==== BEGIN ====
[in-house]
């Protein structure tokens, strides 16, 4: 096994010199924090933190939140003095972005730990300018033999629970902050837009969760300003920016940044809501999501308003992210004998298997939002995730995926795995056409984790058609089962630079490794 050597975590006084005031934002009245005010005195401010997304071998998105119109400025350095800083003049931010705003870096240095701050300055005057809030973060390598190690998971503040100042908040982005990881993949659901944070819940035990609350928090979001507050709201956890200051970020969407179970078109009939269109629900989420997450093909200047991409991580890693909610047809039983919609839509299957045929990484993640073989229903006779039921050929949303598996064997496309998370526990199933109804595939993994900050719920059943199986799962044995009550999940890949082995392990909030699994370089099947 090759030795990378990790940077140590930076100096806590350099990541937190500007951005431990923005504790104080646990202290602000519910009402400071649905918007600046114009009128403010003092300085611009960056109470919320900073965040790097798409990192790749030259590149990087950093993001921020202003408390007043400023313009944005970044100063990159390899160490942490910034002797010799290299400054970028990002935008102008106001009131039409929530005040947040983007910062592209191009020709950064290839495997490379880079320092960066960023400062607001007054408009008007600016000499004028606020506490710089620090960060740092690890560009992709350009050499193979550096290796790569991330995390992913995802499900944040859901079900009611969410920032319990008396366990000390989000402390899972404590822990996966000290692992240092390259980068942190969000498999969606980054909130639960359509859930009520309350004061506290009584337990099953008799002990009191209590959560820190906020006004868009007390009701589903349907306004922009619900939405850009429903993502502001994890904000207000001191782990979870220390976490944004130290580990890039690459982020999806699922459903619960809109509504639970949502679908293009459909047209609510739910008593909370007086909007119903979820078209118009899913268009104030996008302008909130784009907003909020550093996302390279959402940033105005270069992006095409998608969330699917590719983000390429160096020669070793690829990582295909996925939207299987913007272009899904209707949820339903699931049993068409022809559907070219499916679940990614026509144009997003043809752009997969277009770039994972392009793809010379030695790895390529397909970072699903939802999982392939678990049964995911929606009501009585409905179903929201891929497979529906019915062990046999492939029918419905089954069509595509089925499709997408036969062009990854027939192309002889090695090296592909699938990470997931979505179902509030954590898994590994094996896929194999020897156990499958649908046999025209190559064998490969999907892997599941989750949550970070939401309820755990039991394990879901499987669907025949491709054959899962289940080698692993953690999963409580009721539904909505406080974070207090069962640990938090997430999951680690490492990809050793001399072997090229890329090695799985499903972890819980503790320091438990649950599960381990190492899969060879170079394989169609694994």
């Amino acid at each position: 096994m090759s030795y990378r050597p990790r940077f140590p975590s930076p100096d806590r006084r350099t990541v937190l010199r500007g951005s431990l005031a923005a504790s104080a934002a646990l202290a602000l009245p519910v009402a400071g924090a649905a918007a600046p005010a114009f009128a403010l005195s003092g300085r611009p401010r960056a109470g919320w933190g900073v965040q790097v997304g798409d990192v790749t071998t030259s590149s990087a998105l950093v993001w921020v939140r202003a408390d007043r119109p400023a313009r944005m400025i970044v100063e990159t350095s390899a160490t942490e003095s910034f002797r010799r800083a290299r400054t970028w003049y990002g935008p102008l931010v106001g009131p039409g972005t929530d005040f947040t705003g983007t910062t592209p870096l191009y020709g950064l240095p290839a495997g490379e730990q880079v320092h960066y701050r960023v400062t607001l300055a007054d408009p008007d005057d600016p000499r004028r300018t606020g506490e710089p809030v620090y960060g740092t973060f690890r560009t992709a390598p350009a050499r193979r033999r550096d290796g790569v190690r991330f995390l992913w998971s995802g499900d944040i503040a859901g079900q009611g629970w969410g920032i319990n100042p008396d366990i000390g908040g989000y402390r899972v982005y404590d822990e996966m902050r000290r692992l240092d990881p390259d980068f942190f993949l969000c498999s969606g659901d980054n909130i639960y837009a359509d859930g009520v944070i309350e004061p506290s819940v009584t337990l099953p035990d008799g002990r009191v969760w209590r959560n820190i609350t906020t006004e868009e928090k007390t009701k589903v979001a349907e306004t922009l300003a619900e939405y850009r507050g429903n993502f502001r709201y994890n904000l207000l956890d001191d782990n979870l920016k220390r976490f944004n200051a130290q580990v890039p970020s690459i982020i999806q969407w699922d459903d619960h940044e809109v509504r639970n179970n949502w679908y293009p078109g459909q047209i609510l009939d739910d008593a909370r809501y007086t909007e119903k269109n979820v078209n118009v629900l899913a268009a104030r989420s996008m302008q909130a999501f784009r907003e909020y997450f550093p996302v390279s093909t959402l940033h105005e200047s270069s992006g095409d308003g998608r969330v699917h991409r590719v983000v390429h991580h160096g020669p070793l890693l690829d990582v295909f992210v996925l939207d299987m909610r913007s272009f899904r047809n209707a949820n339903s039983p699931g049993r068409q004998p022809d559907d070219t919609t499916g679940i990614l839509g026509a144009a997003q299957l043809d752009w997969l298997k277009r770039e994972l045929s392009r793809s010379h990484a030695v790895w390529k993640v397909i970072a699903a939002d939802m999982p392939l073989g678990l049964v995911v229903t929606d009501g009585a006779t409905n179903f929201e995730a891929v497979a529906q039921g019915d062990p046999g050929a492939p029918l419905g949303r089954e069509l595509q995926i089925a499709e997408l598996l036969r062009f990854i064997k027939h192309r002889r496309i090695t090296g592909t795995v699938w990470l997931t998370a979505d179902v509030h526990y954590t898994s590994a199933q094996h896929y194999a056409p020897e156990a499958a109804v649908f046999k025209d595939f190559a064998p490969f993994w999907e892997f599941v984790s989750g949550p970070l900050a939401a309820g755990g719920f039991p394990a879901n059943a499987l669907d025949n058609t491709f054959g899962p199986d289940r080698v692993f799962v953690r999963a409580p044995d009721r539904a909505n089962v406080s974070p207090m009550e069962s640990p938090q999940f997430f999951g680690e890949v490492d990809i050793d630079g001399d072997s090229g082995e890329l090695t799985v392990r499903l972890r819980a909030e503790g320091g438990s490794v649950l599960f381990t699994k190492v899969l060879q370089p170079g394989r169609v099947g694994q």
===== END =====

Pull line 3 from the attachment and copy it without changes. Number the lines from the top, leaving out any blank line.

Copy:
């Amino acid at each position: 096994m090759s030795y990378r050597p990790r940077f140590p975590s930076p100096d806590r006084r350099t990541v937190l010199r500007g951005s431990l005031a923005a504790s104080a934002a646990l202290a602000l009245p519910v009402a400071g924090a649905a918007a600046p005010a114009f009128a403010l005195s003092g300085r611009p401010r960056a109470g919320w933190g900073v965040q790097v997304g798409d990192v790749t071998t030259s590149s990087a998105l950093v993001w921020v939140r202003a408390d007043r119109p400023a313009r944005m400025i970044v100063e990159t350095s390899a160490t942490e003095s910034f002797r010799r800083a290299r400054t970028w003049y990002g935008p102008l931010v106001g009131p039409g972005t929530d005040f947040t705003g983007t910062t592209p870096l191009y020709g950064l240095p290839a495997g490379e730990q880079v320092h960066y701050r960023v400062t607001l300055a007054d408009p008007d005057d600016p000499r004028r300018t606020g506490e710089p809030v620090y960060g740092t973060f690890r560009t992709a390598p350009a050499r193979r033999r550096d290796g790569v190690r991330f995390l992913w998971s995802g499900d944040i503040a859901g079900q009611g629970w969410g920032i319990n100042p008396d366990i000390g908040g989000y402390r899972v982005y404590d822990e996966m902050r000290r692992l240092d990881p390259d980068f942190f993949l969000c498999s969606g659901d980054n909130i639960y837009a359509d859930g009520v944070i309350e004061p506290s819940v009584t337990l099953p035990d008799g002990r009191v969760w209590r959560n820190i609350t906020t006004e868009e928090k007390t009701k589903v979001a349907e306004t922009l300003a619900e939405y850009r507050g429903n993502f502001r709201y994890n904000l207000l956890d001191d782990n979870l920016k220390r976490f944004n200051a130290q580990v890039p970020s690459i982020i999806q969407w699922d459903d619960h940044e809109v509504r639970n179970n949502w679908y293009p078109g459909q047209i609510l009939d739910d008593a909370r809501y007086t909007e119903k269109n979820v078209n118009v629900l899913a268009a104030r989420s996008m302008q909130a999501f784009r907003e909020y997450f550093p996302v390279s093909t959402l940033h105005e200047s270069s992006g095409d308003g998608r969330v699917h991409r590719v983000v390429h991580h160096g020669p070793l890693l690829d990582v295909f992210v996925l939207d299987m909610r913007s272009f899904r047809n209707a949820n339903s039983p699931g049993r068409q004998p022809d559907d070219t919609t499916g679940i990614l839509g026509a144009a997003q299957l043809d752009w997969l298997k277009r770039e994972l045929s392009r793809s010379h990484a030695v790895w390529k993640v397909i970072a699903a939002d939802m999982p392939l073989g678990l049964v995911v229903t929606d009501g009585a006779t409905n179903f929201e995730a891929v497979a529906q039921g019915d062990p046999g050929a492939p029918l419905g949303r089954e069509l595509q995926i089925a499709e997408l598996l036969r062009f990854i064997k027939h192309r002889r496309i090695t090296g592909t795995v699938w990470l997931t998370a979505d179902v509030h526990y954590t898994s590994a199933q094996h896929y194999a056409p020897e156990a499958a109804v649908f046999k025209d595939f190559a064998p490969f993994w999907e892997f599941v984790s989750g949550p970070l900050a939401a309820g755990g719920f039991p394990a879901n059943a499987l669907d025949n058609t491709f054959g899962p199986d289940r080698v692993f799962v953690r999963a409580p044995d009721r539904a909505n089962v406080s974070p207090m009550e069962s640990p938090q999940f997430f999951g680690e890949v490492d990809i050793d630079g001399d072997s090229g082995e890329l090695t799985v392990r499903l972890r819980a909030e503790g320091g438990s490794v649950l599960f381990t699994k190492v899969l060879q370089p170079g394989r169609v099947g694994q």